By backing off when the leader approached, the narrator assumed a submissive posture and gave up any claims he had to the dead arctic owlbear. The winter wolves, by not allowing him to feed on "their" meal, are in effect each placing him below themselves in their family hierarchy without a formal battle.
Last edited by Richards; Wednesday, 28th September, 2005 at 02:22 AM.
We take off in a kind of wolf-trot, covering mile after mile in what seems like no time at all. To me, everything looks pretty much the same, snow covered everywhere, but these wolves seem to know where they're going. And sure enough, before too long, we're "home."
Home is a pretty good-sized cave in the side of an ice cliff. I've heard that sometimes regular wolves make their dens in a hollow tree trunk, but somehow I kinda doubt that that would apply to winter wolves. I mean, it'd have to be a bloody big tree, wouldn't it?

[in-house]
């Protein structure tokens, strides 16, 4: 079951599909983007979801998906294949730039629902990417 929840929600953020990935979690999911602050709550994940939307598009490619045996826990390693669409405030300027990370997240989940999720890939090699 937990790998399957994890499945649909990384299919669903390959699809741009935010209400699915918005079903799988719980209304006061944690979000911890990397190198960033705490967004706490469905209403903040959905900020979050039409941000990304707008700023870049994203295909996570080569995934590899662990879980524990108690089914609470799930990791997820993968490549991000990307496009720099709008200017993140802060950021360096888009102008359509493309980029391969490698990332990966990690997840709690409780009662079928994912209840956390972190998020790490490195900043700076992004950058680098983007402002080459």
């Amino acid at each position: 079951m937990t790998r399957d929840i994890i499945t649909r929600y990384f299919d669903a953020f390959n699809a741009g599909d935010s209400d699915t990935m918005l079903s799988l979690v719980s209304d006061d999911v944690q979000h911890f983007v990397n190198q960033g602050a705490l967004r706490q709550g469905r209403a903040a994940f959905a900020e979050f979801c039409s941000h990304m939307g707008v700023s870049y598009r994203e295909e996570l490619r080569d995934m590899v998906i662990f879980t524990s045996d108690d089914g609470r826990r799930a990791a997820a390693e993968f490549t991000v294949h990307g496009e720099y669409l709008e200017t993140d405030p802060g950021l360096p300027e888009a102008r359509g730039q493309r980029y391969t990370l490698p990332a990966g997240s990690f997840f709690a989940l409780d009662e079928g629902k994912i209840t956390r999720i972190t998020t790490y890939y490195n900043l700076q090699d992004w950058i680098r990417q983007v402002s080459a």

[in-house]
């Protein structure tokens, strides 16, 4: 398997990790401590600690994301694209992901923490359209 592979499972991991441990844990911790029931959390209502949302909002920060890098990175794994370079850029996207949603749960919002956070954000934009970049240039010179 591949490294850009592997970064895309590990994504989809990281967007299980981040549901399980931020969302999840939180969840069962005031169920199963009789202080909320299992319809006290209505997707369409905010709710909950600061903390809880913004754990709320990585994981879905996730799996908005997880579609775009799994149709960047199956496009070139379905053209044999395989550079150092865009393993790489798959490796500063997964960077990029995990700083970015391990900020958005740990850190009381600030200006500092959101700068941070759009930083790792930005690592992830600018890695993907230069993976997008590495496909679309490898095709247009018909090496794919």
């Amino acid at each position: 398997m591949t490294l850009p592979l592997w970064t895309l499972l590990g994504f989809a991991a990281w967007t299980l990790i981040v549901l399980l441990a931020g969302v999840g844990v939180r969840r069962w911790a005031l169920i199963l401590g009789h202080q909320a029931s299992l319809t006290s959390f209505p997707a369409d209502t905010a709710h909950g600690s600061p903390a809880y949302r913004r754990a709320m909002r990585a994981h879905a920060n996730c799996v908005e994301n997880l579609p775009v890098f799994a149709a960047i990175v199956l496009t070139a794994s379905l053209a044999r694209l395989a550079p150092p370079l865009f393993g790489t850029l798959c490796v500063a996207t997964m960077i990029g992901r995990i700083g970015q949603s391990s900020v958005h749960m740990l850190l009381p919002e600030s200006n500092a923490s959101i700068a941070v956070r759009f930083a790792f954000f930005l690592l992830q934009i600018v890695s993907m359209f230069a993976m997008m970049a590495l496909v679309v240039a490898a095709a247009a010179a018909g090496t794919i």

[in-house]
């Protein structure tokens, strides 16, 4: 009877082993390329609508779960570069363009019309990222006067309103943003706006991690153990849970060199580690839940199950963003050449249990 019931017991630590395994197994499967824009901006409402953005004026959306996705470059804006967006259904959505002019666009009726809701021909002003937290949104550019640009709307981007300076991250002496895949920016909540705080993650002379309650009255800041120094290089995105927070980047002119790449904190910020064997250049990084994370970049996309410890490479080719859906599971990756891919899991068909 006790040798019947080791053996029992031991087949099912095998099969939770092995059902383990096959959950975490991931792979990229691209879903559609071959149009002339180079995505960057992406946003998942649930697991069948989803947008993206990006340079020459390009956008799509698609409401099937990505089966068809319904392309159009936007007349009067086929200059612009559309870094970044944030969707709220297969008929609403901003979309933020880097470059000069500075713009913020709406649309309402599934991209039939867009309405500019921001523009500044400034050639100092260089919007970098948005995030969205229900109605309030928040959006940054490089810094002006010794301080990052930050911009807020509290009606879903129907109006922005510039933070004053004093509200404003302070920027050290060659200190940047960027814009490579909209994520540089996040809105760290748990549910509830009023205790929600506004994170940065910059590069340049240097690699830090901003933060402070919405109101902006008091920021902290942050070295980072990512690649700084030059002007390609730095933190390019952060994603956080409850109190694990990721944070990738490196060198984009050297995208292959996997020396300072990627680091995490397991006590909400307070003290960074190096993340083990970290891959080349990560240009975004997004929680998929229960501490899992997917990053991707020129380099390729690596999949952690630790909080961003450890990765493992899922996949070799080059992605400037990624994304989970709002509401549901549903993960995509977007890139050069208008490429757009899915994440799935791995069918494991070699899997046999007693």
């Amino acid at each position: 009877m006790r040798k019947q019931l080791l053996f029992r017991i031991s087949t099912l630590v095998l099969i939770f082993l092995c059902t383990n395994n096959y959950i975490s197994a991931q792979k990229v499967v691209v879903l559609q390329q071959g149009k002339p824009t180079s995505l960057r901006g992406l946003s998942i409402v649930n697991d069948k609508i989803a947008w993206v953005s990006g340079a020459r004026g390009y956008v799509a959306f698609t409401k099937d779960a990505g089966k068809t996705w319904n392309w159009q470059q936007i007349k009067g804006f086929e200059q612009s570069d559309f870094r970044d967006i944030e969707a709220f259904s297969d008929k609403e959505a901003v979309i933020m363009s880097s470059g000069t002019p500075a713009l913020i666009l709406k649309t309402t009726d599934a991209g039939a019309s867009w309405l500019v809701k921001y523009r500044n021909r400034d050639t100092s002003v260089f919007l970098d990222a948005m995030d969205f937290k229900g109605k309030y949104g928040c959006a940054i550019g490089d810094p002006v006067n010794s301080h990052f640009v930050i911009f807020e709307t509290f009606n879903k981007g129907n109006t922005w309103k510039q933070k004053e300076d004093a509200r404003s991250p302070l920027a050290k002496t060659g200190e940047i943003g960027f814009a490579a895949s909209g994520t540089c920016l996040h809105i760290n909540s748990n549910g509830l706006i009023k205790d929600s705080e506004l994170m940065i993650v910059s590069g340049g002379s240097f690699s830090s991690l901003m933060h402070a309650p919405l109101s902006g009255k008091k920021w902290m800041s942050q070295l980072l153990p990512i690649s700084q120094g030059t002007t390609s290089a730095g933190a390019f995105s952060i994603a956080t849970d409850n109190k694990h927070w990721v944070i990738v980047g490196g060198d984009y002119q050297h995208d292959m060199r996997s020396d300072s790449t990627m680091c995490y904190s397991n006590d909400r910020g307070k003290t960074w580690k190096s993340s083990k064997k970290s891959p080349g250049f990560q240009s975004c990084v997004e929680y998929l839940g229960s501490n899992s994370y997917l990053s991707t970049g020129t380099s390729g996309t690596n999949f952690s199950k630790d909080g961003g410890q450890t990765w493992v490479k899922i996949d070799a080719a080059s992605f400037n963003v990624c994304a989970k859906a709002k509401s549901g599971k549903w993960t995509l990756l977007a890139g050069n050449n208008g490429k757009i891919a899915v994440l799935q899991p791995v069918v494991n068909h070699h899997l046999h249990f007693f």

Waiting inside is another wolf, a she-wolf. She's lying on her side, and the leader walks up to her, no kidding, and barfs on the floor of the cave right in front of her. I'm thinking, oh that was nice, but then I get a bigger shock when the she-wolf starts lapping it up. I'm just about ready to heave up my own meal watching that particular display, but somehow I manage to keep it down. Must be nice, I think, having the wolf equivalent of breakfast in bed, but then I see why she wasn't out hunting with the others - she had to stay home with the kids. There's three little cubs lying by her, and it looks like they fell asleep while she was nursing them. Cute little things. Kinda remind me of a puppy I had when I was a kid. He was a real cutie, too - 'til I broke his neck after he nipped at me. Damn pup.